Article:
Is the French Foreign Office more Atlanticist than the White House?

Bashar al-Assad’s return to American calculations puts France once again in an absurd position. Although Jennifer Psaki denies it, both John Brennan, head of the CIA, and John Kerry, the Secretary of State, have called for Assad and his regime to be included in any resolution to the Syrian crisis. This is merely a statement of the obvious as, five years into the civil war, Assad’s troops control more than half the population while a large proportion of the rest of the population is under the control of ISIS.

Romain Nadal, spokesman for the French Foreign Office, immediately reacted by saying that “It is clear to us that Bachar al-Assad cannot fit within such a framework”. Since 2011, the French position has been fixed on the Alawite leader’s departure. As with the Iranian issue, the rigidity of the French Foreign Office continues.

After the Chirac-Villepin years and the Atlanticist shift of the Sarkozy government that followed, we could have expected a return to fundementals on the part of the Socialist government. For five years, the Socialists had criticised this sudden shift in foreign policy made by the Sarkozy-Kouchner duo.

In 2007, Henri Emmanuelli, had entitled one of his articles “Alignment: the new focus of French foreign policy”. Pierre Moscovici had criticised “a neo-liberal and a neo-Bonapartist foreign policy”. In 2008, François Hollande had called for a vote of no-confidence against France’s return to the NATO military committee. Martine Aubry in 2009 believed that “nothing justifies that we back the US, which would deny our freedom and align us with their policies”. Laurent Fabius himself had warned that “We are a bridge between East and West, South and North. That bridge will be destroyed”.

Despite the change in French government in 2012, there was no change in the position on the Middle East. It was just the opposite, in fact.

If today France seems to be returning to a form of non-alignment “an ally, not aligned”, according to the phrase, it is against the very thing that made French foreign policy original ever since General de Gaulle. France today is more belligerent than ever before. Even more so than America. Just as George Bush had dreamed of creating a new Middle East from the ashes of the Saddam regime, France wants to eliminate all trace of Syrian history. So much so that France seems more Atlanticist than even the Obama government.

“But in any event, France is an independant country and our foreign policy as regards the apalling events in Syria has not changed”, claims Laurent Fabius. The head of French diplomacy probably believes that his voice is a singular one. But in fact he is aligned with the Republican hawks and the Democratic Party. Regarding Syria and Iran, François Hollande is in tune with John McCain. At the same time, he visits Saudi Arabia where he secures lucrative contracts. But he is very careful not to ask for more details on the ambiguous links between Ryad and ISIS.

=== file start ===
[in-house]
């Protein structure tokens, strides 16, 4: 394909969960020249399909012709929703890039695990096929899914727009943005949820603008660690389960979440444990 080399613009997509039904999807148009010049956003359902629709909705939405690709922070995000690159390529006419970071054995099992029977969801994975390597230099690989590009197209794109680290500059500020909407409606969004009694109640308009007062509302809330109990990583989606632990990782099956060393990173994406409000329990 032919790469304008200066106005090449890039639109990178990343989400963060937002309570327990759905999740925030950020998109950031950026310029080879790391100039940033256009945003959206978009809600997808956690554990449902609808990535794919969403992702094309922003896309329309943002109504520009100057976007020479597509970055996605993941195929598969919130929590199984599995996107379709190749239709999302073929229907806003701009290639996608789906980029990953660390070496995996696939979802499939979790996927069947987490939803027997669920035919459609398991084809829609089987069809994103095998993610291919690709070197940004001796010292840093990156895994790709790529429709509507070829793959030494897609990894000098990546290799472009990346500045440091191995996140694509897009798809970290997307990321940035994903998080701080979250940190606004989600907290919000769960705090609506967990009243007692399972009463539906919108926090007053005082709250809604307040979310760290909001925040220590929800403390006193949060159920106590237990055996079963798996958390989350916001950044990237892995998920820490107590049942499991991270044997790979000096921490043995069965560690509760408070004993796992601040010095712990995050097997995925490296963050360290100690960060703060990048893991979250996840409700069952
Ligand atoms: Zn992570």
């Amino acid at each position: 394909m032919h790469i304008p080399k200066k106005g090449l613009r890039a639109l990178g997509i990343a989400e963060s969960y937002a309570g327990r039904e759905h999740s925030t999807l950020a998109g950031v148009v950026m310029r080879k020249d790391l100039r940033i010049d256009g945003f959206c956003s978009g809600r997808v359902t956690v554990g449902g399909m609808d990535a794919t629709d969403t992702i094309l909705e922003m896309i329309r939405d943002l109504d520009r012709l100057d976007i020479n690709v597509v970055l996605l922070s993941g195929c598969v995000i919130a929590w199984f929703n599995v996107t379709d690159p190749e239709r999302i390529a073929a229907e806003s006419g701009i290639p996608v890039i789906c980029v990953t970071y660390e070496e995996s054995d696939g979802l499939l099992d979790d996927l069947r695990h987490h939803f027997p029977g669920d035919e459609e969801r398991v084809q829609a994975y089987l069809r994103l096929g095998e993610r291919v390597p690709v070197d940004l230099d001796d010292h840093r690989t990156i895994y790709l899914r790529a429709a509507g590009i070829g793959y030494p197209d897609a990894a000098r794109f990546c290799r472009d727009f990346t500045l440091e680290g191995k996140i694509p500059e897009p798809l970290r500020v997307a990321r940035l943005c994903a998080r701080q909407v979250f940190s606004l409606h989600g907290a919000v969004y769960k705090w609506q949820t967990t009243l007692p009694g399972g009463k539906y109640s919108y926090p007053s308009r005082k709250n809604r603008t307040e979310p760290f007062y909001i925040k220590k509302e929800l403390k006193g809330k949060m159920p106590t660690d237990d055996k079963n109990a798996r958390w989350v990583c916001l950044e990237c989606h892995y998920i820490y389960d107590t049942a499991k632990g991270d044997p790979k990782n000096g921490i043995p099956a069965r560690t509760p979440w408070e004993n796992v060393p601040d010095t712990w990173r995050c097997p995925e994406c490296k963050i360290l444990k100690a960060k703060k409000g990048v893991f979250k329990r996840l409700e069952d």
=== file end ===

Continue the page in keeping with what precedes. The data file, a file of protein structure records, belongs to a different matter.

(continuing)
Moreover, Paris obstinately refuses to bomb ISIS in Syria. The government berated a group of MPs from both the right and the left who went to visit Damas in order to witness the situation. Laurent Fabius had the audacity to say to his an American counterpart “Any other solution which would put Bashar al-Assad back in office would be a totally outrageuos and fantastic gift to the ISIS terrorists”. But who can believe that ISIS and Bashar are partners when they fight each other ruthlessly in the suburbs of Deir Ez-Or? Who’s been bombing the Kurds with chlorine bombs these few weeks?

François Hollande and Laurent Fabius, with their proxy-war in Syria, have put France in an ultra-Atlanticist position along side Britain. So much so they embarrass Wahsington…

22 July 2015

Translated from French

The orignal author was Hadrien Desuin, a journalist who writes for the French magazines Causeur and Conflits. He graduated from the elite French Military College, Saint-Cyr, and the Officers Training College for the national gendarmarie, and holds a masters degree in strategy and international relations.



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